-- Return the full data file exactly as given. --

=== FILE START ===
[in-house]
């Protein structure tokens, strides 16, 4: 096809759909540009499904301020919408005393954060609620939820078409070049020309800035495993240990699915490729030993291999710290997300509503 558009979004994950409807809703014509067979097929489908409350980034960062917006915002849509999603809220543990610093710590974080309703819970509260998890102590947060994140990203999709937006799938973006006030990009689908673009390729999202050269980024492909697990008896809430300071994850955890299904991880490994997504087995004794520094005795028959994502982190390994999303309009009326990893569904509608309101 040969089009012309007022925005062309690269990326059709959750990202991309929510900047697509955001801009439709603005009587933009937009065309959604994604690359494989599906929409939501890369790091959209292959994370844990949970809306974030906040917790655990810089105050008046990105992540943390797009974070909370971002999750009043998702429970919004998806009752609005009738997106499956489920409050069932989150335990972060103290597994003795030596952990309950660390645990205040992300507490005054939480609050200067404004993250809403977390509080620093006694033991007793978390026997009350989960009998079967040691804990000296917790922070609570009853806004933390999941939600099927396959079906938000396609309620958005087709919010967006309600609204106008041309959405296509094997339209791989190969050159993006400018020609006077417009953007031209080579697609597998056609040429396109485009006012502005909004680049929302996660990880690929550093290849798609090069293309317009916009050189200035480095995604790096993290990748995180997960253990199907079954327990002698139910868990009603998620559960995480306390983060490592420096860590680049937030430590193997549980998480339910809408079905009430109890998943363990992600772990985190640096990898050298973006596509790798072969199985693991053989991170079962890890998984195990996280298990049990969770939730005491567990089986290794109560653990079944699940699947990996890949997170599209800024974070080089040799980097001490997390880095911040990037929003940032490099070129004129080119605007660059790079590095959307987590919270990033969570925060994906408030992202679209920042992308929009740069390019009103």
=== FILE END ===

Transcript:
[in-house]
């Protein structure tokens, strides 16, 4: 096809759909540009499904301020919408005393954060609620939820078409070049020309800035495993240990699915490729030993291999710290997300509503 558009979004994950409807809703014509067979097929489908409350980034960062917006915002849509999603809220543990610093710590974080309703819970509260998890102590947060994140990203999709937006799938973006006030990009689908673009390729999202050269980024492909697990008896809430300071994850955890299904991880490994997504087995004794520094005795028959994502982190390994999303309009009326990893569904509608309101 040969089009012309007022925005062309690269990326059709959750990202991309929510900047697509955001801009439709603005009587933009937009065309959604994604690359494989599906929409939501890369790091959209292959994370844990949970809306974030906040917790655990810089105050008046990105992540943390797009974070909370971002999750009043998702429970919004998806009752609005009738997106499956489920409050069932989150335990972060103290597994003795030596952990309950660390645990205040992300507490005054939480609050200067404004993250809403977390509080620093006694033991007793978390026997009350989960009998079967040691804990000296917790922070609570009853806004933390999941939600099927396959079906938000396609309620958005087709919010967006309600609204106008041309959405296509094997339209791989190969050159993006400018020609006077417009953007031209080579697609597998056609040429396109485009006012502005909004680049929302996660990880690929550093290849798609090069293309317009916009050189200035480095995604790096993290990748995180997960253990199907079954327990002698139910868990009603998620559960995480306390983060490592420096860590680049937030430590193997549980998480339910809408079905009430109890998943363990992600772990985190640096990898050298973006596509790798072969199985693991053989991170079962890890998984195990996280298990049990969770939730005491567990089986290794109560653990079944699940699947990996890949997170599209800024974070080089040799980097001490997390880095911040990037929003940032490099070129004129080119605007660059790079590095959307987590919270990033969570925060994906408030992202679209920042992308929009740069390019009103």